China's out-of-control space station may release a toxic chemical when it crashes

  • A falling Chinese space station dubbed Tiangong-1, or "Heavenly Palace," is about to break up into pieces in the atmosphere and crash to Earth. It will likely go down this weekend.
  • Experts say it is nearly impossible to determine the exact time and location of the crash.
  • The 9.4-ton spacecraft potentially contains large amounts of hydrazine, a toxic, flammable chemical that is very dangerous to humans.
  • But debris from Tiangong-1 is extremely unlikely to hit people.

In 2011, China launched a space station called Tiangong-1 but lost control of it five years later, due to an apparent malfunction that ended communications with the craft.

The 9.4-ton station is now on the verge of breaking up in the atmosphere, with the debris crashing to Earth this weekend.

While scientists say pieces of Tiangong-1 are extremely unlikely to hit people, the station may contain a toxic, flammable chemical called hydrazine.

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Tiangong-1 China's spacecraft
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Tiangong-1 China's spacecraft
BEIJING, CHINA - APRIL 25: (CHINA OUT) Astronaut Zhang Xiaoguang attends a training on April 25, 2013 in Beijing, China. The three astronauts will be carried by the Shenzhou X spacecraft to visit the Tiangong-1 space module. (Photo by VCG/VCG via Getty Images)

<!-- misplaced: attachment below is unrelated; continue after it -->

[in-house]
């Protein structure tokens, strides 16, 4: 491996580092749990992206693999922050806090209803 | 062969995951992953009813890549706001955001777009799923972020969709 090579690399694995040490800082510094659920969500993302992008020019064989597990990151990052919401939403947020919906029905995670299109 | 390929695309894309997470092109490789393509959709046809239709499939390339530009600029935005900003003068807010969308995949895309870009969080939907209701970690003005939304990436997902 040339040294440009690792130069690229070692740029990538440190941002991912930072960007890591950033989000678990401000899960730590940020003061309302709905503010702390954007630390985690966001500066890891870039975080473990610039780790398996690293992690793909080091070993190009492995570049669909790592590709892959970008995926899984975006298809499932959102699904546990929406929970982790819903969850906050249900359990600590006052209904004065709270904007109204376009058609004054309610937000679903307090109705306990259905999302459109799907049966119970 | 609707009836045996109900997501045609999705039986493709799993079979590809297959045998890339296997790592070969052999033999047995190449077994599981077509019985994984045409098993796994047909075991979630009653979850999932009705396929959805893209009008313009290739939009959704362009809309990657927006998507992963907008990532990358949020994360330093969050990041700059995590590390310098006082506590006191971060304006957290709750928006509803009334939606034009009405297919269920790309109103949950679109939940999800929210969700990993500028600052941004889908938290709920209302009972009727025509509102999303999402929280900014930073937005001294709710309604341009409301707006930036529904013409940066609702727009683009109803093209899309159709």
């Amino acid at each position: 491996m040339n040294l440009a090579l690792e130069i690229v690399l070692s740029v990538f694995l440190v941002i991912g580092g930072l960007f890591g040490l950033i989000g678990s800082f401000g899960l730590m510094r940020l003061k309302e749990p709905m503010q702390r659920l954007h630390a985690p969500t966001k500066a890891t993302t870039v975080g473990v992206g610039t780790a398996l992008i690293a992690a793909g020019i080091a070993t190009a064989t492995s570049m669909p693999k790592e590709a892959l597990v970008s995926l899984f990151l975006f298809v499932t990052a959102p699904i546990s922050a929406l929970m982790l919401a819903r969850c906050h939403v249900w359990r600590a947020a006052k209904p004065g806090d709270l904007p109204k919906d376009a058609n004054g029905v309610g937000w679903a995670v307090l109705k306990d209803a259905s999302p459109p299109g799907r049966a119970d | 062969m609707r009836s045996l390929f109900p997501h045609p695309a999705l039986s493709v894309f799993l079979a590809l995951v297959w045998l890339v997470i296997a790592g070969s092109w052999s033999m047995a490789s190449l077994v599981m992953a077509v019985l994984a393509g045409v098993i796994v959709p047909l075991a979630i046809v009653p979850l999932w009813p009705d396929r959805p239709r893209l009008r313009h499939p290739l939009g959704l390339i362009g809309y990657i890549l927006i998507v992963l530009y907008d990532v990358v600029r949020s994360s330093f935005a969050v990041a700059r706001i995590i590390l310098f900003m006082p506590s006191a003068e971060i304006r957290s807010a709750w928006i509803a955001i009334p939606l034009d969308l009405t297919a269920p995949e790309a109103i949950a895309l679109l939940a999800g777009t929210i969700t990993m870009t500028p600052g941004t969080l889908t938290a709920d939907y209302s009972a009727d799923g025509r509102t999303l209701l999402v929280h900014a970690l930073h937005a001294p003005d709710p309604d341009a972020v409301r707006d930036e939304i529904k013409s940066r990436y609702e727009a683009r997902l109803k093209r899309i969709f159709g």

BEIJING, CHINA - MAY 08: (CHINA OUT) Astronaut Nie Haisheng attends a training on May 8, 2013 in Beijing, China. The three astronauts will be carried by the Shenzhou X spacecraft to visit the Tiangong-1 space module. (Photo by VCG/VCG via Getty Images)
BEIJING, CHINA - APRIL 25: (CHINA OUT) Astronaut Wang Yaping attends a training on April 25, 2013 in Beijing, China. The three astronauts will be carried by the Shenzhou X spacecraft to visit the Tiangong-1 space module. (Photo by VCG/VCG via Getty Images)
Astronauts of the Tiangong-1/Shenzhou-9 Manned Space Docking and Rendezvous Mission delegation Liu Yang (L), Jing Haipeng (2nd L) and Liu Wang (R) arrive at Hong Kong's international airport on August 10, 2012. The members of the delegation are on a on a four-day visit aimed at sharing their experiences and knowledge about space technology. AFP PHOTO / Philippe Lopez (Photo credit should read PHILIPPE LOPEZ/AFP/GettyImages)
Astronauts (L to R in blue suits) Jing Haipeng, Liu Wang and Liu Yang of the Tiangong-1/Shenzhou-9 Manned Space Docking and Rendezvous Mission delegation attend a press conference in Hong Kong on August 10, 2012. Three astronauts from China's first manual space docking mission received a rowdy welcome from hundreds of flag-waving children as they arrived in Hong Kong on August 10 for a four-day visit. AFP PHOTO / Philippe Lopez (Photo credit should read PHILIPPE LOPEZ/AFP/GettyImages)